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Tim Rohan: Paul was key factor in program's rise to varsity status

Daily Sports Editor
Published May 25, 2011

Cherie Hrusovsky took a seat at a table near the back of the room with a smile on her face. She seemed excited and, considering her past 48 hours, that may have been a surprise.

A mother of two Michigan club lacrosse players, Cherie had never been to a press conference before, but the subject matter wasn’t foreign to her.

Michigan Athletic Director Dave Brandon was minutes away from announcing the addition of men’s and women’s lacrosse programs at Michigan — lacrosse had been the focal point of her boys’ lives for the better part of nine years.

Her youngest, Joe, was sitting in a hospital on Monday. Cherie took off work and hopped in the car with Joe’s older brother, Anthony, and drove through the night from their home in Lake Forest, Ill. — a suburb of Chicago — to be there to make sure Joe could check out of the hospital.

They don’t remember him being hit, but Joe suffered Pneumomediastinum — air pockets around the heart, as his mom described it — after the club team’s national semifinal game last weekend and was admitted on Monday after having chest pains.

By Tuesday, he cleared one last test and was released. He’s fine now. Good thing, because his club lacrosse coach, John Paul, had invited him to be at the press conference announcing the big news on Wednesday. And when Paul heard his former player, Joe’s brother Anthony, would be in town, he asked him to come along too.

It’s funny to Cherie, actually, because Joe got his older brother into the sport of lacrosse growing up, she says.

When Anthony was a freshman in high school, he had excelled at the traditional sports and wanted to find something to play in the spring. Joe had played lacrosse since fifth grade and suggested Anthony try it out — but the older brother was afraid of failing at the new and strange game. He got over it, plus all of his friends were playing lacrosse, so Joe taught Anthony how to cradle and catch the ball out in the street in front of their house.

Anthony joined his high school team and eventually had very successful junior and senior seasons, which made him want to play in college. Thanks to the urging of his family, he sent John Paul an e-mail. Paul, who has coached the club team for the past 14 seasons, hosted Anthony in Ann Arbor, took him to a football game and gave him the pitch — he treated recruiting as if he were running a varsity program, without scholarships.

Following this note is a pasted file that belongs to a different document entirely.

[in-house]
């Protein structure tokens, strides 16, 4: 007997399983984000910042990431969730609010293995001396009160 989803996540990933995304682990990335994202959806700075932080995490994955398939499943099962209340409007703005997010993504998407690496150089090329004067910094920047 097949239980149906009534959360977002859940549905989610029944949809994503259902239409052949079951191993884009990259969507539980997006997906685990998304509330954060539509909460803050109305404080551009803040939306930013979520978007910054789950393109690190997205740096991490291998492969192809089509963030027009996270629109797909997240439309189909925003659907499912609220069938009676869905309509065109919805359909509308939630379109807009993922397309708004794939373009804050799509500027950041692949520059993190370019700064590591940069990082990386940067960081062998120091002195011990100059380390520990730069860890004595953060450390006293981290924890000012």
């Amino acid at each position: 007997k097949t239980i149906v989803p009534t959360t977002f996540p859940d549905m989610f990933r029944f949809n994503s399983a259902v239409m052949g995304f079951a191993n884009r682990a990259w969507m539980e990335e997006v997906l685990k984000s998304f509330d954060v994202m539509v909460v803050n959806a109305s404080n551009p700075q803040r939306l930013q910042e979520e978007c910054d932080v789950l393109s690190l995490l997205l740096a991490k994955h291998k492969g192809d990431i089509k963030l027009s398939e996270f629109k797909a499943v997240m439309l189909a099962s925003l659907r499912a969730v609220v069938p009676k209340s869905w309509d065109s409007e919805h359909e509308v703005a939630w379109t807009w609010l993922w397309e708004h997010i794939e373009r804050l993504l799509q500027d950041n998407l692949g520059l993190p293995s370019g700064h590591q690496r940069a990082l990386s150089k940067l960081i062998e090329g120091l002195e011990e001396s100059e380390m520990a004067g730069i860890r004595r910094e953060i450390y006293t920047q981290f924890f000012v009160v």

Both brothers quit all of their other sports to focus on lacrosse. The Hrusovsky's were one of your normal Midwest families, now, with the kids growing up playing lacrosse in the driveway.

Anthony played four out of his six years at Michigan, while earning his Masters degree in Architecture, graduating this past May. He looked on as Brandon took the podium. His brother Joe sat with his teammates, sporting a mullet the players had decided to grow for the playoffs. They were both on the 2009 MCLA National Championship team together, and Anthony played a role in the team’s 2008 championship.

Paul was wearing a suit and a tie. It was a big day for him, as Anthony called the program Paul’s “child.” Although Brandon hadn’t yet named Paul the head coach of the newest Michigan varsity sport during the press conference, he all but said Paul would be hired.

Cherie had missed two or three games all of last season, so she thought, “why not” show up to the press conference.

Admittedly, like Brandon, she too had to learn the game of lacrosse at first. When Anthony started playing, she and a few other lacrosse mothers had to Google, “Lacrosse for dummies” to get the rules down. At that point, it was still a growingly popular sport in Chicago, especially more so in the Western suburbs in the North Shore area. Just last year did it become a sanctioned high school sport in Illinois; previously it had been a club sport.

Just like how Michigan used to be, when it won back-to-back-to-back MCLA National Championships from 2008-2010.

Joe and Anthony’s old high school eventually got its own lacrosse field after they left and now takes the sport much more seriously with the growing popularity. Michigan doesn't have its own field yet, but Brandon said he expects to find the team a "home."

And recently, their high school added a coach who has taken their program to new heights. The sport that has expanded from the East Coast is expanding to the Midwest with Michigan’s addition of lacrosse serves as exhibit A.